VIDEOWEEK@DMEXCO, Sep 21st: Join the Networking Dinner

UK Broadcasters Close to Reaching Agreement on Joint Streaming Service

Vincent Flood 20 September, 2021 

The BBC, ITV, Channel 4 and Channel 5 are close to reaching a deal to launch a new joint streaming service, reports The Telegraph. The joint venture will combine the broadcasters’ programming on one CTV platform. 

The new service will reportedly consist of one home screen where all of the broadcasters’ content is available, grouped under categories such as “documentaries” or “dramas”. There will also be links to take viewers to the broadcasters’ existing streaming services, for example, ITV Hub and BBC iPlayer. 

The Telegraph reports that talks have been ongoing since the beginning of the year, but have taken on a stronger sense of urgency ahead of an upcoming production of smart TVs in 2023. The broadcasters will be keen to ensure any new joint service has prominence on the home screen of new smart TVs produced. 

Ahead of the production of any new smart TVs, the broadcasters may also negotiate deals with manufacturers that would grant the new joint service a button on smart TV remotes.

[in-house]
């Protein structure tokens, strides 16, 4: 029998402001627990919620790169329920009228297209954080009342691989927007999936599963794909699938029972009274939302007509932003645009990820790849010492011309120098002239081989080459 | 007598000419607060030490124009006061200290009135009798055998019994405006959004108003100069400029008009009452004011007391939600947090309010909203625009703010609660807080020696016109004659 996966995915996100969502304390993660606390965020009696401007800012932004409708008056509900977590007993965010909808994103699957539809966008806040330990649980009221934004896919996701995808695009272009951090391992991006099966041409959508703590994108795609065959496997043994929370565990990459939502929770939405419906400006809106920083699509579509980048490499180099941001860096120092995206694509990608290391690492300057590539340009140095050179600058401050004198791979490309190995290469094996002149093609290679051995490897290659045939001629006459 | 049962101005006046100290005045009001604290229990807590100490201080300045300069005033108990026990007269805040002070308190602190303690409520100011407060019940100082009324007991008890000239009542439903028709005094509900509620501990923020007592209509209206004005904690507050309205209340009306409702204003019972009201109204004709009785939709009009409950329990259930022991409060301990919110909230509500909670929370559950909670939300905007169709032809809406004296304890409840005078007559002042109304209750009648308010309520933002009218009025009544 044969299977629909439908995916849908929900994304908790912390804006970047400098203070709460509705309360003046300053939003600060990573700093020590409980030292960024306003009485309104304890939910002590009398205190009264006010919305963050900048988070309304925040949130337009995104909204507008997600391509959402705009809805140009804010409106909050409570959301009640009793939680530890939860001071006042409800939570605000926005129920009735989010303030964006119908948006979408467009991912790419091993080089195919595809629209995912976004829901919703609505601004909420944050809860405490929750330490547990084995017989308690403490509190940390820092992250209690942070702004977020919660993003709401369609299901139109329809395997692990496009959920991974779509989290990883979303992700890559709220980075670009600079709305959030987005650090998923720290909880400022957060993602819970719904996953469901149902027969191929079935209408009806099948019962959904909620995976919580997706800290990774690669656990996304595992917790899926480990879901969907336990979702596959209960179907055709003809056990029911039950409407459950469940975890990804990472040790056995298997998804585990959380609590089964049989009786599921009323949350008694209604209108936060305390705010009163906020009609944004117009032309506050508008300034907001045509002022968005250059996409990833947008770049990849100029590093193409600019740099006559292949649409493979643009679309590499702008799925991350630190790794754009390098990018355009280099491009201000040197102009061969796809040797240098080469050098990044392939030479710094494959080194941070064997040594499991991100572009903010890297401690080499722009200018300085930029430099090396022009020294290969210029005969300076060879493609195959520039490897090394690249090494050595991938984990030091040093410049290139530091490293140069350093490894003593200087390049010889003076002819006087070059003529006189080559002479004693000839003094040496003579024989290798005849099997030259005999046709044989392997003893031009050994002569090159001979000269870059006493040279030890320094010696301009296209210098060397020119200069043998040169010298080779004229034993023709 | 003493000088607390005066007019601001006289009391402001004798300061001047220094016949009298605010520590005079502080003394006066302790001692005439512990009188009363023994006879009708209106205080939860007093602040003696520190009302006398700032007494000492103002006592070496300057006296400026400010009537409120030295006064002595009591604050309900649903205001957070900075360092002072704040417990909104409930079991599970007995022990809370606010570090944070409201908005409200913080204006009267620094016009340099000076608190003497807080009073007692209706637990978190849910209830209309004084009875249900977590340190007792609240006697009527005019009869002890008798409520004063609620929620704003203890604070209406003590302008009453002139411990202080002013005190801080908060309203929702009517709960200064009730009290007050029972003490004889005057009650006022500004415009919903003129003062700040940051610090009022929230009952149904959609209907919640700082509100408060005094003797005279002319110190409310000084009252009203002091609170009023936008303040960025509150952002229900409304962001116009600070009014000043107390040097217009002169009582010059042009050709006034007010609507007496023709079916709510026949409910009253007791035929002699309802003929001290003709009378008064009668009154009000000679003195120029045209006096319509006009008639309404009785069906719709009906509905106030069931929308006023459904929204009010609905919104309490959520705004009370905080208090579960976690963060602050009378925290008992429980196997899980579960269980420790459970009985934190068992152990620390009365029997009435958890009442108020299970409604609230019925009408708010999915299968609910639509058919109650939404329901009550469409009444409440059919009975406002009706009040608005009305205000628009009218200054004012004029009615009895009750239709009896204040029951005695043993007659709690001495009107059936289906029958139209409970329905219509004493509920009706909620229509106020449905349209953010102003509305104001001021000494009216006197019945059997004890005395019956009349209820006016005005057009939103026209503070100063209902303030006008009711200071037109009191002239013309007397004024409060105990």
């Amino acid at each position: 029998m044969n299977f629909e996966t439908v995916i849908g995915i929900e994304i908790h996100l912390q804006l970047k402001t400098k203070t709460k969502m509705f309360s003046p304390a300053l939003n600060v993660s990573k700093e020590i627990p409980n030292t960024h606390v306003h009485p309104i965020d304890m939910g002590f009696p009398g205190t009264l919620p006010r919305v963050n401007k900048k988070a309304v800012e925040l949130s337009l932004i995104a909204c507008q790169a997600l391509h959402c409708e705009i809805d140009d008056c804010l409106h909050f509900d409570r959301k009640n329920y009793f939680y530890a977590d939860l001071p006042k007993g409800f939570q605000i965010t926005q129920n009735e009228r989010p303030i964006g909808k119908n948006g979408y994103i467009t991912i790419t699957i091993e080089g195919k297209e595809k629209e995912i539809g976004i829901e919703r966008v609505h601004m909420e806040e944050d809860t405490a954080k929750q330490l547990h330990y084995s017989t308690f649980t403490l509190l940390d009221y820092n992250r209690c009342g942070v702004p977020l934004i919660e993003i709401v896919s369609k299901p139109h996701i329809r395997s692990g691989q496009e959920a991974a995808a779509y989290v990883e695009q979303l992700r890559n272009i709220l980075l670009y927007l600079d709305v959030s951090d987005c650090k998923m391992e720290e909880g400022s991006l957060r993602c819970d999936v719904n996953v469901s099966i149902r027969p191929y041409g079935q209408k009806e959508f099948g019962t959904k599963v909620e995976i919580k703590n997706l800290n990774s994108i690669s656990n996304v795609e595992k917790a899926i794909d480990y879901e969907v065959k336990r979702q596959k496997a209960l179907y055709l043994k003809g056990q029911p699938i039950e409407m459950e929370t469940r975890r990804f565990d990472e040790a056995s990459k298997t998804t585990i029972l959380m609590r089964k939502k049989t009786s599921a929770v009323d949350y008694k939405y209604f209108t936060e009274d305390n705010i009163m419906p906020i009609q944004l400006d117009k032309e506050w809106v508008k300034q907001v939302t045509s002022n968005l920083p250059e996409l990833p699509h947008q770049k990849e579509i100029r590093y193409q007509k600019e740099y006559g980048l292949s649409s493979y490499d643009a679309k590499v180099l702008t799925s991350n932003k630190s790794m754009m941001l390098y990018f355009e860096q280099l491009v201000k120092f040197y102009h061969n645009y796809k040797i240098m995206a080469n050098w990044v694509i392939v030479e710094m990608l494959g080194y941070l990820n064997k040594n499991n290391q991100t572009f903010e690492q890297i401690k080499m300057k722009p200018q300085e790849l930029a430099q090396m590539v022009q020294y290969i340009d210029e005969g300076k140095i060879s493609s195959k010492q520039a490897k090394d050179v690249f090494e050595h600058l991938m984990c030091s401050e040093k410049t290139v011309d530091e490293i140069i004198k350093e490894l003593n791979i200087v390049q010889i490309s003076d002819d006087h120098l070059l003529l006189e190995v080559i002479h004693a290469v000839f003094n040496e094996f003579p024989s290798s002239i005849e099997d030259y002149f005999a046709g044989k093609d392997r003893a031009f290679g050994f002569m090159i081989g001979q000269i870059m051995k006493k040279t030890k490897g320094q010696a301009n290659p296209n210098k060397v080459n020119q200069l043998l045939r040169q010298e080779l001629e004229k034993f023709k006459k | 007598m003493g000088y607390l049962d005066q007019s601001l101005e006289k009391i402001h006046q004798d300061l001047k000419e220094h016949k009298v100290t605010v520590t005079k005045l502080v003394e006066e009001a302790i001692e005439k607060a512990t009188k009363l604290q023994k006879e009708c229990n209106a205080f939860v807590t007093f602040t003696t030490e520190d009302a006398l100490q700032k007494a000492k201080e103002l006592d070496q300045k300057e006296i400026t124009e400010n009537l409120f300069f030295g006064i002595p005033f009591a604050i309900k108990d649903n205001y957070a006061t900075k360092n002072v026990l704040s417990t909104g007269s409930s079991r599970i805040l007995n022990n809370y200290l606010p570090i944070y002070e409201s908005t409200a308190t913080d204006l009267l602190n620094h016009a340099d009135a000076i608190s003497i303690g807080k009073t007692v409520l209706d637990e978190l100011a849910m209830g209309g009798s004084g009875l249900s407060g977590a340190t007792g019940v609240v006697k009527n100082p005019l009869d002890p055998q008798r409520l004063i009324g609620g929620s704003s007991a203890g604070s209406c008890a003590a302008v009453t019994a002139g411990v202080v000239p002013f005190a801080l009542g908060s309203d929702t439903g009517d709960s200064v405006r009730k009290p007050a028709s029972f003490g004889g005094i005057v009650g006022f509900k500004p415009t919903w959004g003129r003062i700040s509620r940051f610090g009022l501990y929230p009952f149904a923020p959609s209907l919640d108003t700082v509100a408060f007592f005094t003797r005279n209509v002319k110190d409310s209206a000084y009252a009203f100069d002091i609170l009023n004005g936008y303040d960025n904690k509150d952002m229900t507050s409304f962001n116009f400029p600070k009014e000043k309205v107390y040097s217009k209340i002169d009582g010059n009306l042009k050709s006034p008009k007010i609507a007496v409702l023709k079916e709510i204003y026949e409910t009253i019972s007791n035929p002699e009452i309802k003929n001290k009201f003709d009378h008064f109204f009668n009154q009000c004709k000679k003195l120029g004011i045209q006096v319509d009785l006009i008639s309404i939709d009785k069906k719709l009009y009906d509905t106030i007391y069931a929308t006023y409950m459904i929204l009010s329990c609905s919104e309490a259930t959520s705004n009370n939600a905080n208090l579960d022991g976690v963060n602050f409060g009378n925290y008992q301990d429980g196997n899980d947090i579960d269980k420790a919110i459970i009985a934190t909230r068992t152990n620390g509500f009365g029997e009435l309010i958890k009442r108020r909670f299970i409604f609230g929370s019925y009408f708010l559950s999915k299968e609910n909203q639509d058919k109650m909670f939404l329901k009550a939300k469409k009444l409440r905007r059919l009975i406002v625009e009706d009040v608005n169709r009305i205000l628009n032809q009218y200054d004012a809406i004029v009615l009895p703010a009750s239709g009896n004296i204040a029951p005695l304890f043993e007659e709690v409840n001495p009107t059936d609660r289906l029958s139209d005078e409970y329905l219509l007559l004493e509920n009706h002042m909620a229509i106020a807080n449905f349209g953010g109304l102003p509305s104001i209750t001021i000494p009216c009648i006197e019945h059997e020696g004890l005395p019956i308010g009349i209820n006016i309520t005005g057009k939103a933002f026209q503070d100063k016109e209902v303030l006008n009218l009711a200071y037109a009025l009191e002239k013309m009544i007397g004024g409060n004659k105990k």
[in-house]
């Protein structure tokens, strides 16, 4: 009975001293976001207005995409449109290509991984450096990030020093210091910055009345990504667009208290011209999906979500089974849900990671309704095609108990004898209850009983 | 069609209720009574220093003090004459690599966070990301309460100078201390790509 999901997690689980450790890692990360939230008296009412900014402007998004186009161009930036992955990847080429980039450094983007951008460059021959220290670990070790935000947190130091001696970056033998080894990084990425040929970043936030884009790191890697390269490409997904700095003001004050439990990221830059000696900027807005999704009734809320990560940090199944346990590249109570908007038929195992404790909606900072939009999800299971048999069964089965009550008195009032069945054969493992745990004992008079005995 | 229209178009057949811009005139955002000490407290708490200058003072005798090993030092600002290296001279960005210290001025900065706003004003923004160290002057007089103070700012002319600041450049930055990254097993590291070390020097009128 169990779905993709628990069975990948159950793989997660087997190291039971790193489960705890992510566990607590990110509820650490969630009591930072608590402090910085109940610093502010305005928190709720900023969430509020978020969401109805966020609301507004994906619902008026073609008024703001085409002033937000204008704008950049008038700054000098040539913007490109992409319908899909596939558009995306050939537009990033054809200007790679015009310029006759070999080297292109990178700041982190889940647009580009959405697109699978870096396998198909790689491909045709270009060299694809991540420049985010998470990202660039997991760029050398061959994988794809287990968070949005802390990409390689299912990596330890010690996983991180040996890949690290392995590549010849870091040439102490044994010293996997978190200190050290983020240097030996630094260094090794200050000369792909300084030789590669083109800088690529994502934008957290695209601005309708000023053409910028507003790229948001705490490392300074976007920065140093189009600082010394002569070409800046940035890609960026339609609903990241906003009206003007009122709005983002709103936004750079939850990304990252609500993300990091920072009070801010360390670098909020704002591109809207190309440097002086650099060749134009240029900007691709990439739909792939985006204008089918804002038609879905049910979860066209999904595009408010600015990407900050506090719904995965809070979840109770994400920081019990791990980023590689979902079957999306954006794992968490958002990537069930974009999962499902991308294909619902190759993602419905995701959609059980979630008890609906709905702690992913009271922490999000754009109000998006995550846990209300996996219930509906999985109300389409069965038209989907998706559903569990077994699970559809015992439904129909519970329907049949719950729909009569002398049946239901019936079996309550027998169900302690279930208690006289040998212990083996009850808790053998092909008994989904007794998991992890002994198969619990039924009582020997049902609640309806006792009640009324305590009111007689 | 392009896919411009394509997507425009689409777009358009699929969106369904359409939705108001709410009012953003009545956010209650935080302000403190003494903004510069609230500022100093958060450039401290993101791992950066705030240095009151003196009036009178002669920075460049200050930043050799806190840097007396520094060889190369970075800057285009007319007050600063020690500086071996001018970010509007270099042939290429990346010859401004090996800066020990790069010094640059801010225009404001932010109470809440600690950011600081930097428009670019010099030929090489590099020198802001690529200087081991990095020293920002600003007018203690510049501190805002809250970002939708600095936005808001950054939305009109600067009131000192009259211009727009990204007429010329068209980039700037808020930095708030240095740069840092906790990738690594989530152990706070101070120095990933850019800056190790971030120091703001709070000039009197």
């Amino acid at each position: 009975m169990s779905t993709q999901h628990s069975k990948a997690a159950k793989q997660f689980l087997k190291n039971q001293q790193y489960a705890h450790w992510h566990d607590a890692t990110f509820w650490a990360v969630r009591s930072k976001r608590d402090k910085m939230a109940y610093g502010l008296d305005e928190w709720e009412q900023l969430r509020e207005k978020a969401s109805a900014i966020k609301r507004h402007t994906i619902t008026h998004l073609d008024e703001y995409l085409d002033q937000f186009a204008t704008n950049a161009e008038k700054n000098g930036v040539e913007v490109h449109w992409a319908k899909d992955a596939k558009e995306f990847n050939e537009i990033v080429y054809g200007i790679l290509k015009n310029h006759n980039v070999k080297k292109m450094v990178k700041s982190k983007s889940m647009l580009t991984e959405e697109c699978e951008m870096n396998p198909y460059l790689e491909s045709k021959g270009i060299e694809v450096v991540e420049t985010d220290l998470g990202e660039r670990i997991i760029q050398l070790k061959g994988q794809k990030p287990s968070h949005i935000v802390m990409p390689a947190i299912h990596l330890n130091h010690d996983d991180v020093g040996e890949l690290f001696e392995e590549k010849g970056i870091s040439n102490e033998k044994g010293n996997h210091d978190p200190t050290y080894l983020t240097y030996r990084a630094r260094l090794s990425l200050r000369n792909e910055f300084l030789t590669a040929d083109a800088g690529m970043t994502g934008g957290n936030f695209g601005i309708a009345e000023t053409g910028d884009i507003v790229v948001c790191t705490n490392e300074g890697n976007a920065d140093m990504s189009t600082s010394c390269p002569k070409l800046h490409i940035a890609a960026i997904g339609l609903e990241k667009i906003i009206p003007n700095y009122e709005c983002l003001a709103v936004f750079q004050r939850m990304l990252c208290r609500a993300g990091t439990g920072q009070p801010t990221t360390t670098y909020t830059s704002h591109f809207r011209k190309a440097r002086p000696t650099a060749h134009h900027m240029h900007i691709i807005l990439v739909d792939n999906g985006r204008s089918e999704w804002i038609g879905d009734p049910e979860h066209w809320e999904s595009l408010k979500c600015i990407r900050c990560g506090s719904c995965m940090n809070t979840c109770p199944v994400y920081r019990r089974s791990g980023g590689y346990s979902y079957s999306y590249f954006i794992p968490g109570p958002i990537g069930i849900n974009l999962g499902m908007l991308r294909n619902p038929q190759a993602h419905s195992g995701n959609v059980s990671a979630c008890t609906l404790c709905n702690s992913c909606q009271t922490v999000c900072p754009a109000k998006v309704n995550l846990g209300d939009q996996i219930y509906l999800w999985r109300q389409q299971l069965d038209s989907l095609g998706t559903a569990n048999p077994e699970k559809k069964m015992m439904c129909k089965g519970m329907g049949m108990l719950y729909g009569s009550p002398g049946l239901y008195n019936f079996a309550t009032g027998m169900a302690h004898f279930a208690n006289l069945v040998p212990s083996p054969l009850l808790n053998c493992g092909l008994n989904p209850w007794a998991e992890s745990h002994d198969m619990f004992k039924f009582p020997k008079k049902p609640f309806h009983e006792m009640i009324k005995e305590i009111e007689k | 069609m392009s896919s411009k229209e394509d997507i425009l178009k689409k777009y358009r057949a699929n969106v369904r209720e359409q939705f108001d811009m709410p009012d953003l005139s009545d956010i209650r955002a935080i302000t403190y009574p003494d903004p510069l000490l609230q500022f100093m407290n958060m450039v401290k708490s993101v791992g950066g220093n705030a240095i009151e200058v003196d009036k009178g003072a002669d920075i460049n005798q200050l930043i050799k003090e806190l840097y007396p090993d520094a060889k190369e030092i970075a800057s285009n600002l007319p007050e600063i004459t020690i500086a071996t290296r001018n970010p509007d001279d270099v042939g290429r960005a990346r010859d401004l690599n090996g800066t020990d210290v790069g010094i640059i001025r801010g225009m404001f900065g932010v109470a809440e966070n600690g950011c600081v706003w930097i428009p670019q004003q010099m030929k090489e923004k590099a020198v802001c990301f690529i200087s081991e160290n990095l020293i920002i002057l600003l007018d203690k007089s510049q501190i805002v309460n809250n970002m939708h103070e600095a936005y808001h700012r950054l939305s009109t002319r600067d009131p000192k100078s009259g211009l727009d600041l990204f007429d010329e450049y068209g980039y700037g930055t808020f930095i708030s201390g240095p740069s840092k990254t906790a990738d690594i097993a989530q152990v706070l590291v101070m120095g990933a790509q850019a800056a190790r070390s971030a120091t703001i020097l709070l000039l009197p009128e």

The distribution deals are expected to begin with smart TV manufacturers initially, before then moving on to other CTV hardware makers like Roku. 

The new service will fall under the Freeview banner, which is a joint initiative between the BBC, ITV, Channel 4, Sky and transmitter operator Arqiva. 

This isn’t the first time UK broadcasters have attempted to create this sort of product. In 2009, “Project Kangaroo” a bid from ITV, Channel 4 and BBC Worldwide to launch a joint “online TV” service was blocked by the Competition Commission. At the time, the proposed venture was deemed too much of a threat to competition in the emerging UK streaming market. 

Twelve years on and that market has changed beyond recognition. Video-on-demand services were then in limited use, and streaming giants like Netflix had not even launched in the UK yet. Contrary to fears expressed in 2009 that broadcasters could dominate the streaming market, it is these companies who are playing catch-up with the US streaming giants. 

In an effort to regain ground on the likes of Netflix and Disney+, broadcasters have been increasingly willing to cooperate on joint streaming ventures. ITV, Channel 4 and the BBC already collaborate on the subscription streaming service Britbox.


About the Author:

Go to Top